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Specturm Reform

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Computer Professionals for Social Responsibility

Prepared for the Congressional Internet Caucus in response to the prompt:
Sell it, Lease it, or Give It Away -- How Can Spectrum Reform Best Promote Wireless Internet Deployment?

Expand Unlicensed Spectrum, But Retain Public Interest Review and Dedicated Uses

Computer Professionals for Social Responsibility
Contact: Christian Sandvig, (217) 333-0141,

Unlicensed spectrum is critical for the development of wireless computer networking. Since 1984, this form of spectrum allocation allowed the rapid development of technologies like the cordless phone and the garage door opener. Today the pressing demand for wireless Internet provides us an opportunity to reconsider this nineteen-year experiment in unlicensed spectrum blocks for low-powered devices. What allocation method would promote the development of wireless Internet and our national interests?

Unlicensed Spectrum Promotes Innovation in Computer Networking. Congress should expand the spectrum available for unlicensed low-powered devices, facilitating innovation and the development of new technologies, through both unlicensed parks and underlays.

Dedicated Spectrum is Still Needed for Computer Networking. At the same time, wireless Internet technology can also be promoted through the allocation of spectrum dedicated to the specific use of successful and high priority technologies like wireless Internet. Expanding the unlicensed blocks for all technologies is one successful strategy (as with the 1997 allocation of the 5.2-5.7 GHz UNII band), but spectrum allocated to particular purposes is still essential, such as the recent preservation of 216-217 MHz for Assistive Listening Devices for the hearing impaired. One proposed alternative to these strategies, auctions, is not responsible.

Spectrum Auctions are Irresponsible. As they have been used in the US, auctions have imposed high entry costs and removed any governmental responsibility for deciding which services should be offered in what regions. In this manner, spectrum auctions have suppressed the introduction of new, experimental computer networking technologies, biased the licensing process toward well-financed entities, and have presupposed that only very profitable services likely to provide a strong return on investment should be allowed.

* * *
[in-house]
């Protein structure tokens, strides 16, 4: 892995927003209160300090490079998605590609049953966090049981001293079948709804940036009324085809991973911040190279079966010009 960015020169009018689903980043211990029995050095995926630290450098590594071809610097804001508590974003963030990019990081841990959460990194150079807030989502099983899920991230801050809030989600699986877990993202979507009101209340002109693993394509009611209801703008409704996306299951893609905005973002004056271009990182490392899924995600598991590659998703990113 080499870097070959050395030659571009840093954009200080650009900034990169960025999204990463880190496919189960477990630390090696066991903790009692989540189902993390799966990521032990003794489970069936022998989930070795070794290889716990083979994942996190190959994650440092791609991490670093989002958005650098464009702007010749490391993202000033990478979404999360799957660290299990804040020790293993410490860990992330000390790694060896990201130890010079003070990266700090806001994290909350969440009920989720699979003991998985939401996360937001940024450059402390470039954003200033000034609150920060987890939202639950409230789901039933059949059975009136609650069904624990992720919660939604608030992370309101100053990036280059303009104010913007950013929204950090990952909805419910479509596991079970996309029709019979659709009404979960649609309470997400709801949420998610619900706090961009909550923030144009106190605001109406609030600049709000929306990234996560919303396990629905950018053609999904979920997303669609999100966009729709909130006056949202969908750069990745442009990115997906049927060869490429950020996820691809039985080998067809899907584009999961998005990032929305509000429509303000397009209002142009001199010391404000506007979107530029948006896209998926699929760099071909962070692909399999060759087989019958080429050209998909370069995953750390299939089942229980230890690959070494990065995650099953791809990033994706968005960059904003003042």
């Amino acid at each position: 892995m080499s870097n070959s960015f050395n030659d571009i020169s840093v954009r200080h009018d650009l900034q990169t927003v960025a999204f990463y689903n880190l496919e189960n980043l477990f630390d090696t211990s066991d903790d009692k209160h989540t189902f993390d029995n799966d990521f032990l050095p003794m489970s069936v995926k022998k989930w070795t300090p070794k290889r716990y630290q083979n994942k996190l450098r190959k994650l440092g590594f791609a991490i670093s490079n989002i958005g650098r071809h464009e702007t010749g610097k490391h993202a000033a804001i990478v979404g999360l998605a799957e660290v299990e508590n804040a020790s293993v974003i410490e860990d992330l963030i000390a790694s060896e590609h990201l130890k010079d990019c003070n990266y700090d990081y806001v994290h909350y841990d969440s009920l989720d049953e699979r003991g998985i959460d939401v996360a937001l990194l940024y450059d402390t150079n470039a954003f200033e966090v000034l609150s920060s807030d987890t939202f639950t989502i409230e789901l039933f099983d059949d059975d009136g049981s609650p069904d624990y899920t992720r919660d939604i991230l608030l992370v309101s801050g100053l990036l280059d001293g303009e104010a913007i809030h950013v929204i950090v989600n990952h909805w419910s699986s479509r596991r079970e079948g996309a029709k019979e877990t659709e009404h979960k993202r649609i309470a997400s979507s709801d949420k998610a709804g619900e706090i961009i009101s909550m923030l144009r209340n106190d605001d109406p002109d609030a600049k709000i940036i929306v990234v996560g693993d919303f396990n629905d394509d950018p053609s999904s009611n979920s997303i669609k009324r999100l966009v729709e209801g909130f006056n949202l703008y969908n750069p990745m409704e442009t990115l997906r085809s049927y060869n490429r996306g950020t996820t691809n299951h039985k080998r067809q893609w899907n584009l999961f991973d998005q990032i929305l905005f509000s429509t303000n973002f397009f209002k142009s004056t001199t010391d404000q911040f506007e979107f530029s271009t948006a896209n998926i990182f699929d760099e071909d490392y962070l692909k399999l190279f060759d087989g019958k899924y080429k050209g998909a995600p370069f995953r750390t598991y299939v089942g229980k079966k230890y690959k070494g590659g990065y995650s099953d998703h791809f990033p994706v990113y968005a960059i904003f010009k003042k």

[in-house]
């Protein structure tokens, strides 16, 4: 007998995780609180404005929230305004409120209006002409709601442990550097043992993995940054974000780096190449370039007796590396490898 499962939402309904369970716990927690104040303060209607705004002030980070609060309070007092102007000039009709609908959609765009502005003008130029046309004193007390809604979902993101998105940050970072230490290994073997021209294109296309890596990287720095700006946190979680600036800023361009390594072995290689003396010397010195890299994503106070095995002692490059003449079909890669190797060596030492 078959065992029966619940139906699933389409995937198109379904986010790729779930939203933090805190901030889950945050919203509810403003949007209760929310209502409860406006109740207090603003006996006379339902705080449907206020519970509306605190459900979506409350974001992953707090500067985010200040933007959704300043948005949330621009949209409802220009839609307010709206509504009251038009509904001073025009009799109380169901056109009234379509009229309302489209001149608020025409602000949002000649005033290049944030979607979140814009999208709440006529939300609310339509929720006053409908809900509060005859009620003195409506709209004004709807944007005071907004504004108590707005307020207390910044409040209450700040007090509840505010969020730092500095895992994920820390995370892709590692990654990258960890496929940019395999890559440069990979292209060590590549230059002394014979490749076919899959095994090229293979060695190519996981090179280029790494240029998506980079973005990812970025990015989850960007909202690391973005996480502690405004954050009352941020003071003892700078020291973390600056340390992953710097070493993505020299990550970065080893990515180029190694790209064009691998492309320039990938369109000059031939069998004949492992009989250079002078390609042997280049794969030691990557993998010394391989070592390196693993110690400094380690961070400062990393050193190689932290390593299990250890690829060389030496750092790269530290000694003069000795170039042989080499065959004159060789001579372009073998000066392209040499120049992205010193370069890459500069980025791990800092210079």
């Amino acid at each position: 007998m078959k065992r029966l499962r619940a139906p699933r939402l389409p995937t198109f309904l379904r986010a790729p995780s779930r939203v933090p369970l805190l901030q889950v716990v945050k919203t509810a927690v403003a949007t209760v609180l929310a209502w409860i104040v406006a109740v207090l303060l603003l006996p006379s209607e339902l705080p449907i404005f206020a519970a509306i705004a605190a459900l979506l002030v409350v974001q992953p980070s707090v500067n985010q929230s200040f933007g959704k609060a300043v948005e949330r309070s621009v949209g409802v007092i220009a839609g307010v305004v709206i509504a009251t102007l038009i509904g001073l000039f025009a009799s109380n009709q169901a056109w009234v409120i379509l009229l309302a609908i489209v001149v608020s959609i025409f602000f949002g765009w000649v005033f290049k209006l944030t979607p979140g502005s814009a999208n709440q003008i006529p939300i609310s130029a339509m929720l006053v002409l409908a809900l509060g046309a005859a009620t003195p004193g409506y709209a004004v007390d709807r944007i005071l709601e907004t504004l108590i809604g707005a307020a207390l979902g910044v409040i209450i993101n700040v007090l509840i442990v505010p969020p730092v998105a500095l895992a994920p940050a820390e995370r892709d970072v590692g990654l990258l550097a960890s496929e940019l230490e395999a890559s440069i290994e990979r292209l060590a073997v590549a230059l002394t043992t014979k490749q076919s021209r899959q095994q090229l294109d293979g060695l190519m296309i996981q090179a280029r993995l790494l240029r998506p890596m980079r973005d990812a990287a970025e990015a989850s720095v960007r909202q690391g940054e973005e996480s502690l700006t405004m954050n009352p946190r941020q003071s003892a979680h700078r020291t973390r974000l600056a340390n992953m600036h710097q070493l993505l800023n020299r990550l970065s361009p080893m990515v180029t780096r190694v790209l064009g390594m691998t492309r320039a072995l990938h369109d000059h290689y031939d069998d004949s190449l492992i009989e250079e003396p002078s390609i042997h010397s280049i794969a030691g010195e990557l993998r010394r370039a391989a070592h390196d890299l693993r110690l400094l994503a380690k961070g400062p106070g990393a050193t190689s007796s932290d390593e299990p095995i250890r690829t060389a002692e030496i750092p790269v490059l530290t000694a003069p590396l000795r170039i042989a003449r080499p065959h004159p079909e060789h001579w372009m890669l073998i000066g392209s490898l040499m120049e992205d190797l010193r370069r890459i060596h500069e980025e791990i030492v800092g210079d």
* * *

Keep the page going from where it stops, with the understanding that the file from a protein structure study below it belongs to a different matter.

Wireless Internet Infrastructure is a Top National Priority. Needed resources for wireless computer networking must be found even if this requires the reorganization of other services that inefficiently occupy large assignments of the electromagnetic spectrum. Compared to computer networking, the large segments assigned to many licensees for analog services are proportionally incommensurate with their national importance.

Public Interest Review Must be Retained. The use of unlicensed spectrum as a method of allocation should not be a substitute for thorough consideration of the public interest in spectrum allocation. While a block of spectrum may be unlicensed, this does not mean that we collectively abdicate responsibility to decide what services should be offered to whom. Market forces alone will not provide the needed range of communication services to all parties, and unlicensed blocks should be carefully monitored.

Universal Access to High Technology is Still Essential, and Should be Reaffirmed. Providing wireless Internet infrastructure through unlicensed stations (as in 802.11 networking or "Wi-Fi") shifts responsibility for infrastructure development from the carrier to the consumer. In the case of Wi-Fi, access points are now relatively cheap. However, if future systems are more expensive, non-profit organizations and low-income consumers will lack the expertise and resources to participate. Congress should reaffirm its commitment to equity and universal access to high technology as stated in Sec. 254(b)(3) of the Telecommunications Act of 1996.

Computer Professionals for Social Responsibility, P.O. Box 717, Palo Alto, CA 94302
-----650-322-3778 ----- 650-322-4748 (fax) ----- -----

Submitted April 4, 2003 to the Advisory Committee to the Internet Caucus for the education of Congressional Staff

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